Bu Olivia Perreault

'Tomorrow's Talent Today' featured at RICCO spring concert

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Both community members and professionals will participate in “Tomorrow’s Talent Today,” the March 25 spring concert presented by the Rhode Island Civic Chorale and Orchestra (RICCO).

The RICCO chorale is made up of 90 community members, which conductor Dr. Edward Markward said “come from all walks of life.” On the other hand, the orchestra includes distinguished members of the Rhode Island Philharmonic Orchestra. The RICCO holds three major concerts a year, in December, March and June.

Markward has been a conductor for 50 years and has worked with RICCO for the past 30 years. At eight years old, he learned how to play the trumpet and took lessons throughout the years on other instruments including the piano. He said that it’s been amazing to work with both the chorale and orchestra and he’s had the chance to see it grow over time.

Markward explained that RICCO works on more difficult and contemporary music now than when he first took over. He enjoys conducting work by local composers and described the picking process as a “balancing act,” choosing pieces carefully. By choosing a piece by Scituate native Roger Chicy, musicians have the opportunity to receive feedback from the actual composer, unlike a piece by Mozart. He believes the three pieces being performed are very accessible to any audience.

The concert will feature “I Dream A World,” based upon the well-known poem by Langston Hughes, by internationally acclaimed composer Cichy. This piece was commissioned for the 60th anniversary of RICCO’s founding. Another piece that will be featured is “Mass in Time of War” by Joseph Haydn, which will showcase soloists who won the RICCO’s 9th annual Collegiate Voice Competition.

RICCO chose four students out of 20 candidates from local institutions in Rhode Island and Massachusetts at a competition that took place at Music Mansion in the East Side of Providence. These include Mahoko Taniguchi, a soprano from Berklee, Wei En Chan, a countertenor from New England Conservatory, Matthew Chastain, a baritone from University of Massachusetts Amherst, as well as Kyle Buonfiglio, a tenor from Rhode Island College.

Buonfiglio, originally from Cranston, is currently attending RIC as a second-semester sophomore with a double major in music performance and computer science. He has been singing since fifth grade, which is when he started basic chorus, and then started getting serious about performing in 10th grade. In addition to singing, he also plays an array of instruments, including the piano, guitar, bass guitar and the banjo.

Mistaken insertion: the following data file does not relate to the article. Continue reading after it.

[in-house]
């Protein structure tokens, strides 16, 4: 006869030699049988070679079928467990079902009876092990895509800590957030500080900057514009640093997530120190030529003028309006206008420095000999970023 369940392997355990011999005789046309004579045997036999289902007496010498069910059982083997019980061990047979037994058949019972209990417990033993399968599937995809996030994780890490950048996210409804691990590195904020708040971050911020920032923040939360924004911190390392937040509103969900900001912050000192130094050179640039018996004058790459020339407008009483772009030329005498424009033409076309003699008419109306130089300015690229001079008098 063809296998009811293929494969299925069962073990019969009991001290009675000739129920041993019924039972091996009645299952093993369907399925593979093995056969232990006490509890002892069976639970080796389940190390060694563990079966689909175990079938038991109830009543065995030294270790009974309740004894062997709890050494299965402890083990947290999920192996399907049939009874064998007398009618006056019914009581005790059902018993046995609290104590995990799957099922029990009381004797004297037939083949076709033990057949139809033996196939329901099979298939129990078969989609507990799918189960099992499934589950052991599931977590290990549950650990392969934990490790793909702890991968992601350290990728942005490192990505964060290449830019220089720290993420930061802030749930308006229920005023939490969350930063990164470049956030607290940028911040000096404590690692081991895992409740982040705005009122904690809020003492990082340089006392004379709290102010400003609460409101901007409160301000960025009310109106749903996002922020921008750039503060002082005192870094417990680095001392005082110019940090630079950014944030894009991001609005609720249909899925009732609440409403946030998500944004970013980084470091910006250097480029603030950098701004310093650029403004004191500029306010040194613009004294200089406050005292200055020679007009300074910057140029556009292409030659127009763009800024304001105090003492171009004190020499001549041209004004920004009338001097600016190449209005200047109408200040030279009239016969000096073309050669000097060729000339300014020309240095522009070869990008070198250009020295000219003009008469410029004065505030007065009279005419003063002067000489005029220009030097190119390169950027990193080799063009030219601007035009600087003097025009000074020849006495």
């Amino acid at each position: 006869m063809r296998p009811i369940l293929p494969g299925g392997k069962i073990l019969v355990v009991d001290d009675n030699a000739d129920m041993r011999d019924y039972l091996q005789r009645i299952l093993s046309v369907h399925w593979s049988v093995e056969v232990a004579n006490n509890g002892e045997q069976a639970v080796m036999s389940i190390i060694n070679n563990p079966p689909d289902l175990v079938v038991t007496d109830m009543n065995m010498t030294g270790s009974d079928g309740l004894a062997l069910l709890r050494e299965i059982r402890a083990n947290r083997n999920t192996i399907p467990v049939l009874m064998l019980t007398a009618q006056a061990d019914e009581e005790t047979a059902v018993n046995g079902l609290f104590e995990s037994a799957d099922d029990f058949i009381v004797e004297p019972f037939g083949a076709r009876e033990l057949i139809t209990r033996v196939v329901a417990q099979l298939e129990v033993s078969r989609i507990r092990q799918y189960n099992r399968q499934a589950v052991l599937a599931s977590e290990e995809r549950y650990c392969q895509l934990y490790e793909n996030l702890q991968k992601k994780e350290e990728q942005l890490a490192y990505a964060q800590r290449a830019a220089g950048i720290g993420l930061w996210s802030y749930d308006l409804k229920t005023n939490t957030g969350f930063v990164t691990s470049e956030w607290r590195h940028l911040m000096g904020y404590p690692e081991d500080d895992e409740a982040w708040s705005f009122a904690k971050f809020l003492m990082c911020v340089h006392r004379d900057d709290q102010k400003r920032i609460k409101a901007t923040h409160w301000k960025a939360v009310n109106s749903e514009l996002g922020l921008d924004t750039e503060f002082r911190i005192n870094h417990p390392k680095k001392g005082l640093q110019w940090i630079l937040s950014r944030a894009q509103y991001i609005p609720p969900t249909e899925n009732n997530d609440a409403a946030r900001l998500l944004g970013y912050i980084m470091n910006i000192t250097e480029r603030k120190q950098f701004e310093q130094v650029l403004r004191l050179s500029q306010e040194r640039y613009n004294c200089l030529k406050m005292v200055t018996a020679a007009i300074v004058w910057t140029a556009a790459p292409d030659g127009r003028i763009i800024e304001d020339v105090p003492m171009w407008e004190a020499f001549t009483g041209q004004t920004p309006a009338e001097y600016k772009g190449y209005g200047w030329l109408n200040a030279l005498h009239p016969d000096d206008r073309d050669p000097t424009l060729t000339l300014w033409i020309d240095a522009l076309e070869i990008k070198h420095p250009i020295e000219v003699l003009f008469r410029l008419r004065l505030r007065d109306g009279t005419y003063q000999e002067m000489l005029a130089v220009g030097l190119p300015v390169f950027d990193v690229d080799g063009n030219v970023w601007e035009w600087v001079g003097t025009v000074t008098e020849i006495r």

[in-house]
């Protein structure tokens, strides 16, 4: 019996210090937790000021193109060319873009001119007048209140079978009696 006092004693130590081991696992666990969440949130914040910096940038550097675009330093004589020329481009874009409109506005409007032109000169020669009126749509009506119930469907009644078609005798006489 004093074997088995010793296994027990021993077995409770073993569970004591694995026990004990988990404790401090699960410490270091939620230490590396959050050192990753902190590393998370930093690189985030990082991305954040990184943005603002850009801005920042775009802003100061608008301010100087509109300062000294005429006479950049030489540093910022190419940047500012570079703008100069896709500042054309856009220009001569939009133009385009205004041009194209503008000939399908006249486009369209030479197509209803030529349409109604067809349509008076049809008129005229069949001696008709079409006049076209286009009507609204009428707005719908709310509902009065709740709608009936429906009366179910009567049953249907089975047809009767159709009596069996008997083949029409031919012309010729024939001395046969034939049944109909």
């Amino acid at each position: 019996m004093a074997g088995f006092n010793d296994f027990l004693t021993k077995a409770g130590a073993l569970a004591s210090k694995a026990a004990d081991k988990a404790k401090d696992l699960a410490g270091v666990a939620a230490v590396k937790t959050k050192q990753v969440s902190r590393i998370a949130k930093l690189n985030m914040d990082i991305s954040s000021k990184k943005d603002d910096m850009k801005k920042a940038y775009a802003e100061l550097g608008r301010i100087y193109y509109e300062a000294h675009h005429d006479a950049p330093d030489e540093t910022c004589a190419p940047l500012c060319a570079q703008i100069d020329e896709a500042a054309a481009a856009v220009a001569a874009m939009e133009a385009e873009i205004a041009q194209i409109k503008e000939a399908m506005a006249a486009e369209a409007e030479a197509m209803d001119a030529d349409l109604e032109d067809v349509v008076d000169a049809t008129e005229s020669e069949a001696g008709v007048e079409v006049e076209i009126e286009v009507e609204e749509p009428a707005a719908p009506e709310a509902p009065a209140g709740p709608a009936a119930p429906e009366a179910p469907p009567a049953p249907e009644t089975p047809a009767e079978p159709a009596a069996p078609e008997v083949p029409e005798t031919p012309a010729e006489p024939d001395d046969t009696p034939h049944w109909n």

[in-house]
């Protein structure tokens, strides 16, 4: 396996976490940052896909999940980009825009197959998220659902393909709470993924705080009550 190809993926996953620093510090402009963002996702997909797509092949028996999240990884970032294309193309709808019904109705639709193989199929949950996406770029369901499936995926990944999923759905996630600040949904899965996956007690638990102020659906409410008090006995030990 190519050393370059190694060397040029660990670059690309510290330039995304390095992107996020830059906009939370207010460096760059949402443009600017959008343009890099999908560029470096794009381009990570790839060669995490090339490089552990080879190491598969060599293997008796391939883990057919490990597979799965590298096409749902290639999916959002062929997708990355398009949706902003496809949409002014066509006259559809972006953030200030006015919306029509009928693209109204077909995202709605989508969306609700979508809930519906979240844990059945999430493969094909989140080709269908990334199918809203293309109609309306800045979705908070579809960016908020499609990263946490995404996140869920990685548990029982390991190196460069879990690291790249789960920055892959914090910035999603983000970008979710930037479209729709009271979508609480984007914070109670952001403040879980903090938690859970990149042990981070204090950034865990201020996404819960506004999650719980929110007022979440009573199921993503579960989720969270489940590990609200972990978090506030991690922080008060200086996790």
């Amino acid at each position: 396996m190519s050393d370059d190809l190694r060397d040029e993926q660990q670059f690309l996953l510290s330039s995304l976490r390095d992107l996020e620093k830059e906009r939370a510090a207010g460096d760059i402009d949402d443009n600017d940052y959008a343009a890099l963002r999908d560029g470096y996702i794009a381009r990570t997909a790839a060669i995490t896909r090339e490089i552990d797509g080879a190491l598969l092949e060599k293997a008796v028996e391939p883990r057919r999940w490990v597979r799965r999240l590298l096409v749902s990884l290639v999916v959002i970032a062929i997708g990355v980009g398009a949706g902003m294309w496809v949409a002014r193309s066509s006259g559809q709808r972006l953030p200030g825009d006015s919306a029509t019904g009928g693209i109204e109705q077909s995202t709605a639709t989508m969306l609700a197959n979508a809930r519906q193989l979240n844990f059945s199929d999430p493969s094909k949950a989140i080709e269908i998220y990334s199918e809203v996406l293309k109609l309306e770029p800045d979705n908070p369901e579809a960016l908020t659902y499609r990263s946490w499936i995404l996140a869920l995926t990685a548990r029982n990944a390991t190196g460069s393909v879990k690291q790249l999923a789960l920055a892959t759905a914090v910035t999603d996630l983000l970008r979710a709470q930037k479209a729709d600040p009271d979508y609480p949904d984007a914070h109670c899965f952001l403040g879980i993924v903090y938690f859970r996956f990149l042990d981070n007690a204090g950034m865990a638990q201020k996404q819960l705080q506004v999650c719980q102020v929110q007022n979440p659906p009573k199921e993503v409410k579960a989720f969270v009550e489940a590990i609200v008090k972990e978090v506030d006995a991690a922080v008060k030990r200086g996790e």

When he first entered the Collegiate Voice Competition, he didn’t know what to expect since he tries not to get his hopes up at any audition. However, when he won he was so excited to be a part of something so prominent in the state. Although he held a job working at a professional theatre company last summer, he said it doesn’t own up to a professional gig like this.

Although not everyone is a fan of this type of music, Buonfiglio suggests to “get out of your comfort zone” and support the people who are a part of it. He said that the space they’re singing and performing in is beautiful and the acoustics are amazing, so even if someone isn’t a true music lover, it’ll be interesting to hear how the show sounds in the church.

“[People] should listen to [this] type of music because it kind of does something to your brain, it’s weird,” Buonfiglio said. “This music actually means a lot and you can connect to it very easily as long as you understand it.”

Buonfiglio hopes people will come out and support college students, since it’s such a great opportunity that they get to perform in a professional setting with Markward. He described Markward as one of the greatest musicians and teachers he’s met.

Markward believes people should support these musicians since they are just getting their feet in the professional world. He suggests to musicians that in order to achieve success, it’s important to always keep reaching for your goals.

“I just heard this not too long ago, ‘Hard work won’t ensure a big success, but it makes a big success possible,’” Markward said. “Work hard, be totally engrossed in the music, and I think if you’re successful every day, that doesn’t mean what size career you might have, but whether you’re doing your best, and then you can feel good at the end of the day.”

The concert will take place at 7:30 p.m. on March 25 at 30 Fenner Street in Providence. A reception will be held for the soloists after the show, which the audience is invited to. Cichy will also be signing autographed posters that will be auctioned off. Tickets to the show are $24 to $30 and student tickets are $10. For more information, visit RICCO.org.

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